Reflecting on well-being in 2018 (and into 2019)

Darren Hemmings
Jan 21 · 8 min read
My view of Morocco, April 2018

A couple of years ago I attended the very excellent Fast Forward conference in Amsterdam to host a panel on well-being in the music industry. You can watch that panel in full here:

The reception to the panel was good; quite a few people have mentioned it to me since at conferences etc, which is cool. However there was just one small problem: I can barely remember doing the panel, because I was pretty much still black-out drunk from the night before. I’ve always been a fairly high-functioning drunk: I can be massively inebriated and still have a fairly sensible chat about things. That, however, is not a good thing.

After FFWD ended and my hangover subsided — and it isn’t a lie to say the former happened first — I arrived back in the UK thinking it was time to consider my life choices. Then I flew to Dublin about 3 weeks later to watch Run The Jewels blow the roof of the Olympia Theatre, and proceeded to embark on a 14 pint, 10 hour drinks bender that damn-near killed me.

That was the final straw.

For me, 2018 was the year when I finally decided to Get My Shit Together. Too much booze, too little sleep, too much work, no pastimes… the end result of which was me ironically getting back from a holiday at one point and promptly having anxiety attacks about work.

Running a company is a strange thing. It can be all-consuming. But then I’d argue all work in the music industry can be all-consuming, and it is highly, highly toxic.


So, after having my drinks moment and my anxiety moment, I decided it was time to really sort things out. And here’s what I did:

1) Cut drinking right back
I am useless at keeping up with resolutions, so this was never going to be easy. The trick was to find something that could be like alcohol, but not alcohol. In my case, that was Ceder’s, a rather fine gin substitute that tastes amazing — so much so that frankly I began to forget that there was no booze in it. For me, like many I suspect, drinking is a habitual thing. You drink it because it is there… but that means your intake soars to biblical levels with some ease, all the while messing up your sleep cycle and generally affecting you negatively.

By switching to Ceder’s most of the time, I’m sleeping much better and my body doesn’t feel like it is permanently trying to recover from something.

I should point out, btw, that I am not teetotal. I will still have a drink on the odd occasion, but ironically I’ve found that by cutting out the habitual side of boozing, my general inclination to drink has deteriorated, which I’m thankful for.

2) Eat more healthily and lose weight
I’ve lost about 7kg so far and continue to shrink. Again, I am awful at sticking to things, so in this instance me and my colleague Matt came up with a rather ingenious solution. We were both looking to slim down, and in chatting about it realised we both own Withings smart scales — the ones that connect to the internet and other apps etc. We use Slack at Motive Unknown, so we both used IFTTT to rig up our scales such that whenever we weighed ourselves, it would take that weight and message it to the other person. Then we resolved to weigh ourselves every day. I know, it sounds completely ridiculous — and in many respects, it is. But, it has worked; we’ve both stuck to this longer than ever and both now feel that this is more of a long-term lifestyle change than some hardcore diet we’re unlikely to stick to. Less alcohol, more thought about what is being eaten and when, replacing snacks with healthier alternatives… frankly none of it has felt that hard. I’m not in denial either; every now and then I’ll still have a fairly calorific meal, but its about a broader balance, which I think has been achieved.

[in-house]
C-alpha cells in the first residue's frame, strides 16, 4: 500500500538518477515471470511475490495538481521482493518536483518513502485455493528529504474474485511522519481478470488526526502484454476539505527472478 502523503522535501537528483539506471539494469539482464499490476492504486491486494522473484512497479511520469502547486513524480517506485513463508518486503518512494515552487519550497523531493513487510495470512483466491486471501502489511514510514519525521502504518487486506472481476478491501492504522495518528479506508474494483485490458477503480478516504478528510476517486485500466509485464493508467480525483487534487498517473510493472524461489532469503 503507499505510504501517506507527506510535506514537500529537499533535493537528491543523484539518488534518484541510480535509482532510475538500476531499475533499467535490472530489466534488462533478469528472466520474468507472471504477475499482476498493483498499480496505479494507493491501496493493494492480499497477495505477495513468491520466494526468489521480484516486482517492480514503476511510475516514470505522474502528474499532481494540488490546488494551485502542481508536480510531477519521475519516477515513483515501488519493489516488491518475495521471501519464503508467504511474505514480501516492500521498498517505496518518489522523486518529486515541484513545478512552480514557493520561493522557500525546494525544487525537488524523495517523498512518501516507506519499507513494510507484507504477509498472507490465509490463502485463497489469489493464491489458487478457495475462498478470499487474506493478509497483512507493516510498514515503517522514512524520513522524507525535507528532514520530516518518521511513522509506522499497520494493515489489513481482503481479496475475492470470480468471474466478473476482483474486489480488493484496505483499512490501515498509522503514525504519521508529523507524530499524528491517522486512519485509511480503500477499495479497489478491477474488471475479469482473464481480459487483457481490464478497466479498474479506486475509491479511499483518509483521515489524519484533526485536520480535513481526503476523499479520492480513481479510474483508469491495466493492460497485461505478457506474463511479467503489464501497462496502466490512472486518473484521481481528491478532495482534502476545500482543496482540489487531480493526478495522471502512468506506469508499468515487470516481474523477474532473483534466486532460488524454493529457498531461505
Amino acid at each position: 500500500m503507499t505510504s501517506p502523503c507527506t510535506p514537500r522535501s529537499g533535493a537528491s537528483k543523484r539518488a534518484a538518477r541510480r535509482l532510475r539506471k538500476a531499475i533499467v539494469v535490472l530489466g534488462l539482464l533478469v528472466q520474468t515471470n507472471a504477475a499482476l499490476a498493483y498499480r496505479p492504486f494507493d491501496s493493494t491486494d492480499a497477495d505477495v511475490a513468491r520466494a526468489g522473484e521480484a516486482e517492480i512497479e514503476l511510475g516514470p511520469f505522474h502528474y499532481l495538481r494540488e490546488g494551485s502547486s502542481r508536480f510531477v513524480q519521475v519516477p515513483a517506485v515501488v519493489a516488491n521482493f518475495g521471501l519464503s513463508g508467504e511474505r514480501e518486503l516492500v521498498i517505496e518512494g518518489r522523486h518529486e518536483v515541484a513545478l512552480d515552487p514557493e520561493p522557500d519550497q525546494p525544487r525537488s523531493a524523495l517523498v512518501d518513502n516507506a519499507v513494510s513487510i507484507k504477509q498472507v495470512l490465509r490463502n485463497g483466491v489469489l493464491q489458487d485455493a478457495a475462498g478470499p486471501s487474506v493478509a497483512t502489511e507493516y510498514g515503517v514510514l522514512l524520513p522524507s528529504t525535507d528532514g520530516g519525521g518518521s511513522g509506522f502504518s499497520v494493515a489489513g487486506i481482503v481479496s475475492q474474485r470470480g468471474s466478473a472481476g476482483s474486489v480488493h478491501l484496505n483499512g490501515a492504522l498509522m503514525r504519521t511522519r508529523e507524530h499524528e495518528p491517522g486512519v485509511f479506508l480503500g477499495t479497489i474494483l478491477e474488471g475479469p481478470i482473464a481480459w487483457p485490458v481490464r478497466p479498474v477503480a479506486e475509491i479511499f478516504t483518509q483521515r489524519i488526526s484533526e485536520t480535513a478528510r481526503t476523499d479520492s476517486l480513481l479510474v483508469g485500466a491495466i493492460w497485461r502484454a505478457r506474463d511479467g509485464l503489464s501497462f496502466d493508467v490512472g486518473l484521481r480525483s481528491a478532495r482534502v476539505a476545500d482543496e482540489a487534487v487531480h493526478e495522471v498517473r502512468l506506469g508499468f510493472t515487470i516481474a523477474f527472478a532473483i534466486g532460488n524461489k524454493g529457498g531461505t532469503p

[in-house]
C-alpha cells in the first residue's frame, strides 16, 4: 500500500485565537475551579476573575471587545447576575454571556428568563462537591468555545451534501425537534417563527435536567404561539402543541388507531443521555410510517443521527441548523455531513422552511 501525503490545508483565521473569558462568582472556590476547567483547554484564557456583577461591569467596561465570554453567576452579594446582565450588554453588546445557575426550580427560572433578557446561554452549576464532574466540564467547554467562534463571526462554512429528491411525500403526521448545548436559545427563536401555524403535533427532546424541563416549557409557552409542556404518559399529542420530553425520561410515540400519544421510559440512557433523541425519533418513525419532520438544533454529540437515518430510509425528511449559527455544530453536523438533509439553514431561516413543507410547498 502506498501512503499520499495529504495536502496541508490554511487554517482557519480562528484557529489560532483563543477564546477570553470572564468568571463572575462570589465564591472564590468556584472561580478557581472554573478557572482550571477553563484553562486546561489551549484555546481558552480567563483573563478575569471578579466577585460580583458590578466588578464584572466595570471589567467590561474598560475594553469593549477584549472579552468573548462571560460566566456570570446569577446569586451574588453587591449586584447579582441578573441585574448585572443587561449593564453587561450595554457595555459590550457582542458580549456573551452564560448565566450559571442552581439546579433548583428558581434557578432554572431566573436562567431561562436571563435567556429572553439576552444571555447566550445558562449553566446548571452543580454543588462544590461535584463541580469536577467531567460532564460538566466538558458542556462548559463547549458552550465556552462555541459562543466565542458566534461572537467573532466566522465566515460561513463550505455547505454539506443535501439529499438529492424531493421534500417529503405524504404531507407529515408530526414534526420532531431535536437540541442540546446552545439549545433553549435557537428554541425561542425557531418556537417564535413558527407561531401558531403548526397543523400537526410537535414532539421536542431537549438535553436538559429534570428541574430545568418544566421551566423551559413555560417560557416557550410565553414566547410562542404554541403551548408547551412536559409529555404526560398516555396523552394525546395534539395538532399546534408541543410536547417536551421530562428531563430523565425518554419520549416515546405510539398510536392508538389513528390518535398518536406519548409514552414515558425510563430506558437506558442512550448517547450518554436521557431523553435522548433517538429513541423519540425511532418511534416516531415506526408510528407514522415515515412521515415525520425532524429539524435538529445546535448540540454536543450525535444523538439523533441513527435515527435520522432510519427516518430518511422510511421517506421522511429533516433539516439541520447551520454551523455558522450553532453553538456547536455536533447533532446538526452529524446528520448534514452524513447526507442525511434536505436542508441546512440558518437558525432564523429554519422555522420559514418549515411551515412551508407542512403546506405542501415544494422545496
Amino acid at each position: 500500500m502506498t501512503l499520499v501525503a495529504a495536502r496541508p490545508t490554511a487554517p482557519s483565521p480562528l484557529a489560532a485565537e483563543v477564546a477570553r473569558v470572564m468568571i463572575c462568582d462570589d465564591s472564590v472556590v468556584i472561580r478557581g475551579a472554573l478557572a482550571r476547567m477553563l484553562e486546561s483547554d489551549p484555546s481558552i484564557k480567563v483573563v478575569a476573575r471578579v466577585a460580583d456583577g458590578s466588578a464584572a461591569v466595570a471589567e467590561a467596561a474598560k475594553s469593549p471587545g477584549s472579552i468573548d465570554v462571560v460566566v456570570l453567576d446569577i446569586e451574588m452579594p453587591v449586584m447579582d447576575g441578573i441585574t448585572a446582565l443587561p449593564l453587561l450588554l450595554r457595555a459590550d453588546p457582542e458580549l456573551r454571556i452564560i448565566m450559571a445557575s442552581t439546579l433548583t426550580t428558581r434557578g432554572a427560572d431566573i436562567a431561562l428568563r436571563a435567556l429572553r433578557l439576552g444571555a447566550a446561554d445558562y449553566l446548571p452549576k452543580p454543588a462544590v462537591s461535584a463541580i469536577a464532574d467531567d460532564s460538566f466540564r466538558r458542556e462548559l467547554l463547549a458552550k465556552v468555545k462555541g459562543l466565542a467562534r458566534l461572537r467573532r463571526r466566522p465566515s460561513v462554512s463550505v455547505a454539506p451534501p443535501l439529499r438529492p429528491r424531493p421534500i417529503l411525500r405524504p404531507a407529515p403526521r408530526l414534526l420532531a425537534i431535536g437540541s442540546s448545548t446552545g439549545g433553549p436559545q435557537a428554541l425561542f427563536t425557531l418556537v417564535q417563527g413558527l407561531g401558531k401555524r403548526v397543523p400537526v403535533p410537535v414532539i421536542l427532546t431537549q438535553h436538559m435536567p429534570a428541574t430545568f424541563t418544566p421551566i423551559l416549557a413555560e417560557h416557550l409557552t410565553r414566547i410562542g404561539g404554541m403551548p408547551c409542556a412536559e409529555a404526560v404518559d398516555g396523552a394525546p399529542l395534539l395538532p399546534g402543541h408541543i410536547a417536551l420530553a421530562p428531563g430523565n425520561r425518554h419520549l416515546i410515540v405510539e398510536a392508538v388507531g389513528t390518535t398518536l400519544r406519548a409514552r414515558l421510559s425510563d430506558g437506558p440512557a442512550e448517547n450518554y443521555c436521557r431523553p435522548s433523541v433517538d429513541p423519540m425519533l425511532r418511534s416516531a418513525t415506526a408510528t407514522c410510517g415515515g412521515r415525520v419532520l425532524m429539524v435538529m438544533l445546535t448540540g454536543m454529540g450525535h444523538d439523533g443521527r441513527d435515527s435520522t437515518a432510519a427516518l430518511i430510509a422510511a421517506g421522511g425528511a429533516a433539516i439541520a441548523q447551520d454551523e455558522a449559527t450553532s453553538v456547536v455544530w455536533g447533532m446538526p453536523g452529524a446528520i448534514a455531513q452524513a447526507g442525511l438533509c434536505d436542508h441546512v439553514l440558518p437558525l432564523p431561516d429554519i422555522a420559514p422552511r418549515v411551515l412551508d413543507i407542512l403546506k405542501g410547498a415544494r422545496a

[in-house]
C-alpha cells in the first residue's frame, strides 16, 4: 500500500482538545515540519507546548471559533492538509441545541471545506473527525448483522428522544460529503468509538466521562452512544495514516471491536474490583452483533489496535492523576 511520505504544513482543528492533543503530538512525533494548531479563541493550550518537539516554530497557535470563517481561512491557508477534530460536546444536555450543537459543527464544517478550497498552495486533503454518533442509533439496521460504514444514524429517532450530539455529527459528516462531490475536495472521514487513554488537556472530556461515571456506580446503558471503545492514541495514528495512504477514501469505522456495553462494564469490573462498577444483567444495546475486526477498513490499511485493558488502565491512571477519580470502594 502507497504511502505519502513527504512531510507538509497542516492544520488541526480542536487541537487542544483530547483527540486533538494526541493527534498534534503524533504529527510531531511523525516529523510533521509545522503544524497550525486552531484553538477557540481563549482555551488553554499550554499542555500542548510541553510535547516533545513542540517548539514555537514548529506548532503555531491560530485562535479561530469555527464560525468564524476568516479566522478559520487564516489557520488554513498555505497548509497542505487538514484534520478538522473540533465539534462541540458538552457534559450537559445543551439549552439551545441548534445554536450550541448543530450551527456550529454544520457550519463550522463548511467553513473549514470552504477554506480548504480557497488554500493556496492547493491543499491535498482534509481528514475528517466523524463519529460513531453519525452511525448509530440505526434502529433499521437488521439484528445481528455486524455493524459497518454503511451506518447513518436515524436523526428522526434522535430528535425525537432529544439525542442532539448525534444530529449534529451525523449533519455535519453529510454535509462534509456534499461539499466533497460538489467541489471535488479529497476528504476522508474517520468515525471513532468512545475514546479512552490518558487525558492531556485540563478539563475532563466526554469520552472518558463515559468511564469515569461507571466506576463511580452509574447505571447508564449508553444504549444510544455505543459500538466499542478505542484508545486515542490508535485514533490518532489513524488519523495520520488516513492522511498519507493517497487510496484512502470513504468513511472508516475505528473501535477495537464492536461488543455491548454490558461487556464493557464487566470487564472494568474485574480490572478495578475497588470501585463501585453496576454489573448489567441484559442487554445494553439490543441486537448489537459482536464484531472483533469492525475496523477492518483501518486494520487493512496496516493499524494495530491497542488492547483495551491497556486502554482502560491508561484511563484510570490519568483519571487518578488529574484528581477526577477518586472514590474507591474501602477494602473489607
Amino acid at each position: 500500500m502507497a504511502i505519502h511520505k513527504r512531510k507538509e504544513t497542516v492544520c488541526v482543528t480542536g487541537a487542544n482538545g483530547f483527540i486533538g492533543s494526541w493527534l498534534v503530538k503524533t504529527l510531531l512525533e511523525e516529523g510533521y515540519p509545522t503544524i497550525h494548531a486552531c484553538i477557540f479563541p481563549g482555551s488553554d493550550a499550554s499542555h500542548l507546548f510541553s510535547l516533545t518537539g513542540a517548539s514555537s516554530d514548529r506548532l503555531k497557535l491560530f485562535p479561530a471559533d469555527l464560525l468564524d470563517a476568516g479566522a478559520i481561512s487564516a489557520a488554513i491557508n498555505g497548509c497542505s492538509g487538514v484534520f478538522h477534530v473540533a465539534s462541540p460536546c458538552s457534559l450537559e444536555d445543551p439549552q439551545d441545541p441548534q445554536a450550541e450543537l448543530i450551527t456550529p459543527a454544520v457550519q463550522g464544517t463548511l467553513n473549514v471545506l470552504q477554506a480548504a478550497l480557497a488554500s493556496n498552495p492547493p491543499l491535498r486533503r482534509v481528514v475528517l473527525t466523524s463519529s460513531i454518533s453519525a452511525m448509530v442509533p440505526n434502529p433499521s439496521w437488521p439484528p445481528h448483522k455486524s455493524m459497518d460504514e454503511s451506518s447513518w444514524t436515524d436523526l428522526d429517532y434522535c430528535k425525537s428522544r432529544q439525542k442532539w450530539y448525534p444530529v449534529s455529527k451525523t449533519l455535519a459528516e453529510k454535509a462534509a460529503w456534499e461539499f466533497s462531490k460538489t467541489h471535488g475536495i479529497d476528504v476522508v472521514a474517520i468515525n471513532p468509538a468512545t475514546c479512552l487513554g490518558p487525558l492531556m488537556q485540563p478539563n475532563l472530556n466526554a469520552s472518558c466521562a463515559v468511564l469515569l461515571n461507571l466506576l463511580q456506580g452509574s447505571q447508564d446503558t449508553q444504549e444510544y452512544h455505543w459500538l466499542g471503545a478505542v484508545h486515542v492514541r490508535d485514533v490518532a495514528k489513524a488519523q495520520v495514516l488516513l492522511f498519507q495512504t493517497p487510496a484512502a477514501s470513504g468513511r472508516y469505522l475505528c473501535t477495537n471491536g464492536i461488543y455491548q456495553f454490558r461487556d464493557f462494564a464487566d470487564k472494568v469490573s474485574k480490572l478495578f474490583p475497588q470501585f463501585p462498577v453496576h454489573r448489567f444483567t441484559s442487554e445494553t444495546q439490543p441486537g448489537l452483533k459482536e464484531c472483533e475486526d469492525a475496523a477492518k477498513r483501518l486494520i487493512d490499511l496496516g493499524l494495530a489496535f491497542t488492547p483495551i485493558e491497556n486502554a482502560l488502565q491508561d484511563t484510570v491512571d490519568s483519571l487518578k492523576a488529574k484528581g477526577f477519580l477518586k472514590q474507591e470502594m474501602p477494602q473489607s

At the risk of sounding like someone’s Dad (which indeed, I am), I do feel so much better too. Just more energetic, more up for things and just a bit less lethargic all round. That might be the weight loss, it might be the diet change or it could just be the huge booze intake reduction. Any which way, I’ll take it.

3) Making friends with sleep again
I feel it is almost accepted wisdom now that none of us sleep enough. However I’ve been a habitual sleep abuser for so long I’ve forgotten what a proper eight-hour rest feels like. So, what I’ve tried to do is just embrace that Danish ‘Hygge’ vibe and really get into relaxing properly. By which I mean, I change into comfy loafing clothing and just watch some telly with nice a few warm, atmospheric lights on. Which sounds ridiculous, I know, but the point is that I just try to actively relax and that in turn leads me to feel more ready to sleep.